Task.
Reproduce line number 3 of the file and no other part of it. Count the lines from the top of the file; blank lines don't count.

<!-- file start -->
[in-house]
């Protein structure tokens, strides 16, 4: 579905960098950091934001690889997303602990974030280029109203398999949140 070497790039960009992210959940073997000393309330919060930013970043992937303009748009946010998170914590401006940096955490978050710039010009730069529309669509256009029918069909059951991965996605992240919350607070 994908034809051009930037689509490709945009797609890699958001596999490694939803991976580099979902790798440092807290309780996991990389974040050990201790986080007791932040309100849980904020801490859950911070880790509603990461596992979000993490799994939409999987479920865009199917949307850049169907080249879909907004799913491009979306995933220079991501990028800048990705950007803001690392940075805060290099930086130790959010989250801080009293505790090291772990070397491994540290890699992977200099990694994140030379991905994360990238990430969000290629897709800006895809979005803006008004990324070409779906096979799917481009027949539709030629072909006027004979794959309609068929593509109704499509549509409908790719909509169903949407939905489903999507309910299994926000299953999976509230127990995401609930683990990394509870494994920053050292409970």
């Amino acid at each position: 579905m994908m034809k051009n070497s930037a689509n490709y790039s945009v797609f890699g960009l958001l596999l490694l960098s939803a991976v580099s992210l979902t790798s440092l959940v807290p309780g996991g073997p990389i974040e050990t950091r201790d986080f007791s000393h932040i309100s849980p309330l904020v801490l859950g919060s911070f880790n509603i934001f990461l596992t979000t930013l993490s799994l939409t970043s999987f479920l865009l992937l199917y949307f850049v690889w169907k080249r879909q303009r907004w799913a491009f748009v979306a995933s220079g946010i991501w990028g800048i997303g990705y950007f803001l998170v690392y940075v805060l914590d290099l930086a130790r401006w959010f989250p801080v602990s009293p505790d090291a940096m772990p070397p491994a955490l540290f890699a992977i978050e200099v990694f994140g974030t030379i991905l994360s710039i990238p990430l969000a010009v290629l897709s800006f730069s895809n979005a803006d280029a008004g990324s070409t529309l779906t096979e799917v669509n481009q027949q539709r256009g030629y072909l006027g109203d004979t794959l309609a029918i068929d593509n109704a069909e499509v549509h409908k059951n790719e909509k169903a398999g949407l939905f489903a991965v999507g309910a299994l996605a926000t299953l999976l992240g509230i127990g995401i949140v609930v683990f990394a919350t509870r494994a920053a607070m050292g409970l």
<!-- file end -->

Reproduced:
């Amino acid at each position: 579905m994908m034809k051009n070497s930037a689509n490709y790039s945009v797609f890699g960009l958001l596999l490694l960098s939803a991976v580099s992210l979902t790798s440092l959940v807290p309780g996991g073997p990389i974040e050990t950091r201790d986080f007791s000393h932040i309100s849980p309330l904020v801490l859950g919060s911070f880790n509603i934001f990461l596992t979000t930013l993490s799994l939409t970043s999987f479920l865009l992937l199917y949307f850049v690889w169907k080249r879909q303009r907004w799913a491009f748009v979306a995933s220079g946010i991501w990028g800048i997303g990705y950007f803001l998170v690392y940075v805060l914590d290099l930086a130790r401006w959010f989250p801080v602990s009293p505790d090291a940096m772990p070397p491994a955490l540290f890699a992977i978050e200099v990694f994140g974030t030379i991905l994360s710039i990238p990430l969000a010009v290629l897709s800006f730069s895809n979005a803006d280029a008004g990324s070409t529309l779906t096979e799917v669509n481009q027949q539709r256009g030629y072909l006027g109203d004979t794959l309609a029918i068929d593509n109704a069909e499509v549509h409908k059951n790719e909509k169903a398999g949407l939905f489903a991965v999507g309910a299994l996605a926000t299953l999976l992240g509230i127990g995401i949140v609930v683990f990394a919350t509870r494994a920053a607070m050292g409970l």